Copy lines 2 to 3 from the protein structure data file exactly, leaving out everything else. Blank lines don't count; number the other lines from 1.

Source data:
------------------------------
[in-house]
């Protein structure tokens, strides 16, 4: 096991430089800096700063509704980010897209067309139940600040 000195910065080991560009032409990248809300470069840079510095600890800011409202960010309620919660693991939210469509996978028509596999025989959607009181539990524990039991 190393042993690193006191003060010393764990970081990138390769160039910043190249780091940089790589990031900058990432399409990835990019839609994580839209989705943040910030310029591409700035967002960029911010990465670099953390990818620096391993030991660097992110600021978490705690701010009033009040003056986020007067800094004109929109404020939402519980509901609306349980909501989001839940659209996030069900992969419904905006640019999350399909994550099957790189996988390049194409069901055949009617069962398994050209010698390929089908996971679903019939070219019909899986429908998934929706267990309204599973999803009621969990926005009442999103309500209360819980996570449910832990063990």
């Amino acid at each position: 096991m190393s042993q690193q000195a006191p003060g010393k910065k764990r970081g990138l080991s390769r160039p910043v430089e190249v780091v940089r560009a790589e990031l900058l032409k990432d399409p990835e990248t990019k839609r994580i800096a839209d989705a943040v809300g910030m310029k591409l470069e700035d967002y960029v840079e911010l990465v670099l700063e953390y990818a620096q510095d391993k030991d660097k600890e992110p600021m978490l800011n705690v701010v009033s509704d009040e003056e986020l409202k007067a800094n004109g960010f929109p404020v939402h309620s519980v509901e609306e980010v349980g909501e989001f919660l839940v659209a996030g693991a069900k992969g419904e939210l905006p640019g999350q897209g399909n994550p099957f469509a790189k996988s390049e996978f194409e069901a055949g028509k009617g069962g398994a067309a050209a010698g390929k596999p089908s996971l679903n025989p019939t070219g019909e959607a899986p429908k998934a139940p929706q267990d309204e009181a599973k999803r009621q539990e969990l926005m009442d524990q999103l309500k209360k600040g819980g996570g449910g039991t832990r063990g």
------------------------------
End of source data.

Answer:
């Protein structure tokens, strides 16, 4: 096991430089800096700063509704980010897209067309139940600040 000195910065080991560009032409990248809300470069840079510095600890800011409202960010309620919660693991939210469509996978028509596999025989959607009181539990524990039991 190393042993690193006191003060010393764990970081990138390769160039910043190249780091940089790589990031900058990432399409990835990019839609994580839209989705943040910030310029591409700035967002960029911010990465670099953390990818620096391993030991660097992110600021978490705690701010009033009040003056986020007067800094004109929109404020939402519980509901609306349980909501989001839940659209996030069900992969419904905006640019999350399909994550099957790189996988390049194409069901055949009617069962398994050209010698390929089908996971679903019939070219019909899986429908998934929706267990309204599973999803009621969990926005009442999103309500209360819980996570449910832990063990």
């Amino acid at each position: 096991m190393s042993q690193q000195a006191p003060g010393k910065k764990r970081g990138l080991s390769r160039p910043v430089e190249v780091v940089r560009a790589e990031l900058l032409k990432d399409p990835e990248t990019k839609r994580i800096a839209d989705a943040v809300g910030m310029k591409l470069e700035d967002y960029v840079e911010l990465v670099l700063e953390y990818a620096q510095d391993k030991d660097k600890e992110p600021m978490l800011n705690v701010v009033s509704d009040e003056e986020l409202k007067a800094n004109g960010f929109p404020v939402h309620s519980v509901e609306e980010v349980g909501e989001f919660l839940v659209a996030g693991a069900k992969g419904e939210l905006p640019g999350q897209g399909n994550p099957f469509a790189k996988s390049e996978f194409e069901a055949g028509k009617g069962g398994a067309a050209a010698g390929k596999p089908s996971l679903n025989p019939t070219g019909e959607a899986p429908k998934a139940p929706q267990d309204e009181a599973k999803r009621q539990e969990l926005m009442d524990q999103l309500k209360k600040g819980g996570g449910g039991t832990r063990g």